Potentially Hazardous Asteroids (PHAs)

A subcategory of NEOs are Potentially Hazardous Asteroids, or PHAs. As their name suggests, these are asteroids that have the potential to be a hazard to Earth. PHAs are defined by how close their orbit comes to that of the Earth, and also their intrinsic brightness, which is an indicator of their size. In technical terms the absolute magnitude of a PHA is numerically less (brighter) than 22 and the Earth Minimum Orbit Intersection Distance (MOID) is less than 0.05 AU or 7.5 million km. An absolute magnitude of 22 corresponds to a diameter of at least 70 m, depending on the object’s albedo. With a “typical” albedo of 15% a PHA with an absolute magnitude of 22 would have a diameter of 140 m. The impact of an object of this size could cause very serious regional damage (worst case: the complete destruction of a large city or urban area). Among the PHAs so far discovered, the one with the brightest absolute magnitude (14.0) is (3122) Florence, according to the Minor Planet Center, which implies a diameter of about 5 km. If Florence were to impact the Earth the result would be an unimaginable global catastrophe. Minimum Orbit Intersection Distance, or MOID, is the minimum distance between the two orbits (circles or ellipses) of two bodies. Apparent magnitude is a measure for the apparent brightness of an asteroid, which can appear bright due to either its size, the reflectiveness of its surface, or both – see the Glossary for more information. Of the current NEO population, 1522 are PHAs (source: JPL NEO Program on 20th of February 2015). It is from this population of asteroids that, due to the gravitational pull from the Sun and Planets, an asteroid may find itself on a path to impact the Earth. See this link for a list of NEOs that will pass within 0.1AU (about 15 million kilometres or 4 times the distance from Earth to the Moon) within the next 60 days. For more, see the section on the threat from NEOs. To find orbital details of NEOs, go to either of the following sites:

Or click here to see animations of NEOs in the solar system at the Minor Planet Center website, including out to Jupiter orbit, as well as from the viewpoint of the Earth.

 

Discovering More and More NEOs

This graph here, from the JPL NEO Program, shows the number of new Near Earth Asteroids (NEAs) discovered by year.

Total number of NEAs discovered. (Source: JPL NEO program)

Total number of NEAs discovered. (Source: JPL NEO program)

Note that the graph shows a large increase in new detections in the ’90s. The United States Congress mandated that NASA find and catalogue 90% of NEOs 1km or larger by the year 2008, an initiative known as Spaceguard, following which NASA in particular invested significantly into asteroid search programs. After this the mission was extended further and NASA now has the goal to find 90% of all NEOs larger than 140m. This explains the increase from around 40 new NEAs per year in the mid 1990s to more than a 1000 per year for the last few years.  What can also be seen is that although the total number of NEAs keeps increasing, the number of large NEAs does not increase that fast anymore; Large NEAs are easier to find and most of them have thus already been discovered by now.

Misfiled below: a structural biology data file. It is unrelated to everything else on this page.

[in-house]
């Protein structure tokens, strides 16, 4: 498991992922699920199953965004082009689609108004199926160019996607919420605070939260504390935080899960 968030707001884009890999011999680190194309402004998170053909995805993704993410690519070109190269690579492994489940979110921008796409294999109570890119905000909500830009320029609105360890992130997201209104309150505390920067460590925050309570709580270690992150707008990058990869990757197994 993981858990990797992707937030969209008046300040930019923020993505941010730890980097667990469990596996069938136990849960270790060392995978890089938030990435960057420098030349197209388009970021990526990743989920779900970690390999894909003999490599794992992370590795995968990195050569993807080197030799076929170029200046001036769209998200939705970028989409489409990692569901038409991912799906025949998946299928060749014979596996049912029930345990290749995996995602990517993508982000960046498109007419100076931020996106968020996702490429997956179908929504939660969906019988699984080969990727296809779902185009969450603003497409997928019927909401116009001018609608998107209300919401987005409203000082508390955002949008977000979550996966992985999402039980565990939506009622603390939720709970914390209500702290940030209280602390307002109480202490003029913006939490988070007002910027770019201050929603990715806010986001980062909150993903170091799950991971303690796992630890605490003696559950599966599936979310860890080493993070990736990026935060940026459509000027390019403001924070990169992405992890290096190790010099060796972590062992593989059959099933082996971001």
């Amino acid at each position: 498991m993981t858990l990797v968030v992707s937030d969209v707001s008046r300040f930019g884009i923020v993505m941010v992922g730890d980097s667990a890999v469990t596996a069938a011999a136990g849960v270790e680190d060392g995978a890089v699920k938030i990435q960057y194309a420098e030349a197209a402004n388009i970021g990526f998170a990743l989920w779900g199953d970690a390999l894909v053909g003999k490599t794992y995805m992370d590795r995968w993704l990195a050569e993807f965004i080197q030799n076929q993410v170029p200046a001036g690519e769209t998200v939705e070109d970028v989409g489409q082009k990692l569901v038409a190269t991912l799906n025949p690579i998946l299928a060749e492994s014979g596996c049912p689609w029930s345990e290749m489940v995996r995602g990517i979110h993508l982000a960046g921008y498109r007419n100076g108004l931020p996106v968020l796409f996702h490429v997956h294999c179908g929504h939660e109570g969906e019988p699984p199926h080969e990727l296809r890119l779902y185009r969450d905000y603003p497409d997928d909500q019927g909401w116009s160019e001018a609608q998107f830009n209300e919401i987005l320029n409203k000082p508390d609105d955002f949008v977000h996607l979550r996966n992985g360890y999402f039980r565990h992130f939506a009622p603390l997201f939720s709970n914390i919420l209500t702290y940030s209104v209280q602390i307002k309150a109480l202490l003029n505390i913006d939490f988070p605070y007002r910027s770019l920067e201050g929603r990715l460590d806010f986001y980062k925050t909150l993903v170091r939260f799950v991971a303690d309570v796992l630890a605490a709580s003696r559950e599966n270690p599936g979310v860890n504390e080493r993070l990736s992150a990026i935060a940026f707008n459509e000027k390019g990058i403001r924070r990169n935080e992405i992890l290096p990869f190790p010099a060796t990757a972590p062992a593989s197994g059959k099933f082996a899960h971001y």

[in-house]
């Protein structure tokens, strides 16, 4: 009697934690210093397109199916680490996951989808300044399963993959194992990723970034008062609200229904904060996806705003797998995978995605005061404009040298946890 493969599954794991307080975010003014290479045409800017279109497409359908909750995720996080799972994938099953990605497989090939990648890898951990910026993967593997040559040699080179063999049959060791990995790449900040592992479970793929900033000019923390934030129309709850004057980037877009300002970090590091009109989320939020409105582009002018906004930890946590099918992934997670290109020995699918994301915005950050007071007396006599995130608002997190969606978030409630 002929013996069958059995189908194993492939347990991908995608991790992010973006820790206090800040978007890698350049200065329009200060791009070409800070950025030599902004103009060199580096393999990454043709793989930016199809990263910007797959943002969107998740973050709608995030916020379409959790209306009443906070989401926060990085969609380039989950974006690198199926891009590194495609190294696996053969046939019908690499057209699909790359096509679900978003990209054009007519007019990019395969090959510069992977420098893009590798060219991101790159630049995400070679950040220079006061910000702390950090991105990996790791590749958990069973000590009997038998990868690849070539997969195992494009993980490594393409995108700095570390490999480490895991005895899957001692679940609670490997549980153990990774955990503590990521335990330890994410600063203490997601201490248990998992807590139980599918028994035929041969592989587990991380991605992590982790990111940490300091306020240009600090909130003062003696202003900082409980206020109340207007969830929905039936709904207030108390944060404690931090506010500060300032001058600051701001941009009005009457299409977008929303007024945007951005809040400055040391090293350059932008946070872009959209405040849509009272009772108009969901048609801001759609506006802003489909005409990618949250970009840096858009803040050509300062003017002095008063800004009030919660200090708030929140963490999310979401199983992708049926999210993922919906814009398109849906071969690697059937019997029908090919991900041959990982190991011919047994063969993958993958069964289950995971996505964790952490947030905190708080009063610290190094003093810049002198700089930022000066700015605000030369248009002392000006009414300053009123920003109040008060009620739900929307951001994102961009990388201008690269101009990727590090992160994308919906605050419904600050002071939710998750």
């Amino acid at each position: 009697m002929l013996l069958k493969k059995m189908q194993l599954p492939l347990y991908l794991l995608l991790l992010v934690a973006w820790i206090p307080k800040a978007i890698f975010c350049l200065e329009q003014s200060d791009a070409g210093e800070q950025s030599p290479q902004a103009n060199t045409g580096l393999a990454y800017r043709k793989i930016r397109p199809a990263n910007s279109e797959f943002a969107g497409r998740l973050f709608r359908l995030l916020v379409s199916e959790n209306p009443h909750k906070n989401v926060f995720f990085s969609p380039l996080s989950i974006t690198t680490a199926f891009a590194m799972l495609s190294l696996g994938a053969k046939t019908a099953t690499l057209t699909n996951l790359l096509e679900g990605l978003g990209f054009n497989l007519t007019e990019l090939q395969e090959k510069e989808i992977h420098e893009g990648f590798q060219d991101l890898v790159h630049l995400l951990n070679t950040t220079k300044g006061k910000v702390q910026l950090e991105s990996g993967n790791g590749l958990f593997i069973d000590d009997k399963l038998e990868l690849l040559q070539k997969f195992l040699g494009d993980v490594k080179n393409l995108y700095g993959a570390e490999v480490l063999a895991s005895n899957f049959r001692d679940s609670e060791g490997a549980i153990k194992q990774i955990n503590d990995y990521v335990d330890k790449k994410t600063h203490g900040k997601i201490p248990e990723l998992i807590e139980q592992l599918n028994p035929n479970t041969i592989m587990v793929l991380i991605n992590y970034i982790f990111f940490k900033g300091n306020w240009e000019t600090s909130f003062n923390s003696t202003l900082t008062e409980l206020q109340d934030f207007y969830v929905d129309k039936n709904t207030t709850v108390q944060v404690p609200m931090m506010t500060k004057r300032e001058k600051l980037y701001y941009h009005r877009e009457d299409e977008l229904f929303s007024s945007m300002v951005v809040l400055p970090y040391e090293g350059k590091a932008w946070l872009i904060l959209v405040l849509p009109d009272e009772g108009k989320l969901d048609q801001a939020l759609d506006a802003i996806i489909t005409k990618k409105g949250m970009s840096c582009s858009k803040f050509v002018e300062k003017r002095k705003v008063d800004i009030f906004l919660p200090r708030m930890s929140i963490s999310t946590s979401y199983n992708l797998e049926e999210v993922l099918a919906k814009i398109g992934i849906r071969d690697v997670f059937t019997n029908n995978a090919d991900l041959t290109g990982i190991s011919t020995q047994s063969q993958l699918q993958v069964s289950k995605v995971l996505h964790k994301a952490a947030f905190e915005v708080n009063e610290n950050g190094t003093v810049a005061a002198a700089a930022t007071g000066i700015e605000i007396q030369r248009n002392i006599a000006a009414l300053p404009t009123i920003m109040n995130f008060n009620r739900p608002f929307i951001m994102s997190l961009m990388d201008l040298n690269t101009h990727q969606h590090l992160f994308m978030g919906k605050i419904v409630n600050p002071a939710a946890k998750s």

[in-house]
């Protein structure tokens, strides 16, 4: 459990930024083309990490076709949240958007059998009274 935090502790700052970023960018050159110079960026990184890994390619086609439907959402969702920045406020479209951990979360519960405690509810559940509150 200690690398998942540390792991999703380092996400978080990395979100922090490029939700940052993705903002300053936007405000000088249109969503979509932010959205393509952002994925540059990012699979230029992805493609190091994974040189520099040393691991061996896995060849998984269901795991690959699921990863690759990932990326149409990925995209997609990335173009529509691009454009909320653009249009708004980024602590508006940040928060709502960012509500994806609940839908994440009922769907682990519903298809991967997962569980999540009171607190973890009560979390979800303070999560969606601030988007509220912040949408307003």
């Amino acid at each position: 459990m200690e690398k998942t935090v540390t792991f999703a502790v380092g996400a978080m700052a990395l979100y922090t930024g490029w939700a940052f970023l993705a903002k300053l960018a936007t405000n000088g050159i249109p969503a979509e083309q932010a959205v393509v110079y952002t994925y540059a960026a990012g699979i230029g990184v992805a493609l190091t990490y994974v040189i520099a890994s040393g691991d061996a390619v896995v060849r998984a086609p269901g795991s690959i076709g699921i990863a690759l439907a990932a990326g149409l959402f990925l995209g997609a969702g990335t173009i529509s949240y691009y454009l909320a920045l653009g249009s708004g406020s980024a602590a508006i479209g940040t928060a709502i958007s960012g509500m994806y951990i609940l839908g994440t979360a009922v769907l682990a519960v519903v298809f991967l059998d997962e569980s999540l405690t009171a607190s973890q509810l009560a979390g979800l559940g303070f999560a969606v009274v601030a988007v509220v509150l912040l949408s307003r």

The graph above shows the currently known NEO population by size, as well as the predicted number of NEOs (taken from the NASA report Study to Determine the Feasibility of Extending the Search for Near-Earth Objects to Smaller Limiting Diameters, available here). Note that the smaller NEOs are harder to detect because they are small, and so the observations, and hence the NEOs that we know about, are biased towards larger NEOs. The graph shows the effect of this so called observation bias. Almost all NEOs larger than 1km have been discovered, however there are still many more smaller NEOs to be found, as shown by the red line, which is an approximation calculated in the NASA NEO Science Definition Team Report available here.Prediction of the number of NEOs

 

Keeping Track of the NEOs

New NEO discoveries

When new NEOs are discovered, they are submitted to the Minor Planet Center (MPC) in Cambridge, Massachusetts, USA. The MPC performs preliminary calculations to determine for example if the new discovery is in fact new. The NEO information is then passed to both the JPL NEO Program in the USA and NEODyS in Europe. These two organisations then use their highly specialised, mostly automated computer processes to analyse the orbits in detail and to determine for example if there is an impact risk with the Earth. Detailed information on the orbits of any NEO can be found on these two sites.

 

The ESA SSA-NEO Coordination Centre has started to publish a monthly newsletter summarising the most relevant data and events on asteroids and comets approaching the orbit of the Earth. The newsletter wishes to provide information useful to experts, journalists and the public at large.

[Text credit: ESA] Here is the direct link to the ESA SSA-NEO website with the link to the newsletter PDF: ESA Newsletter.

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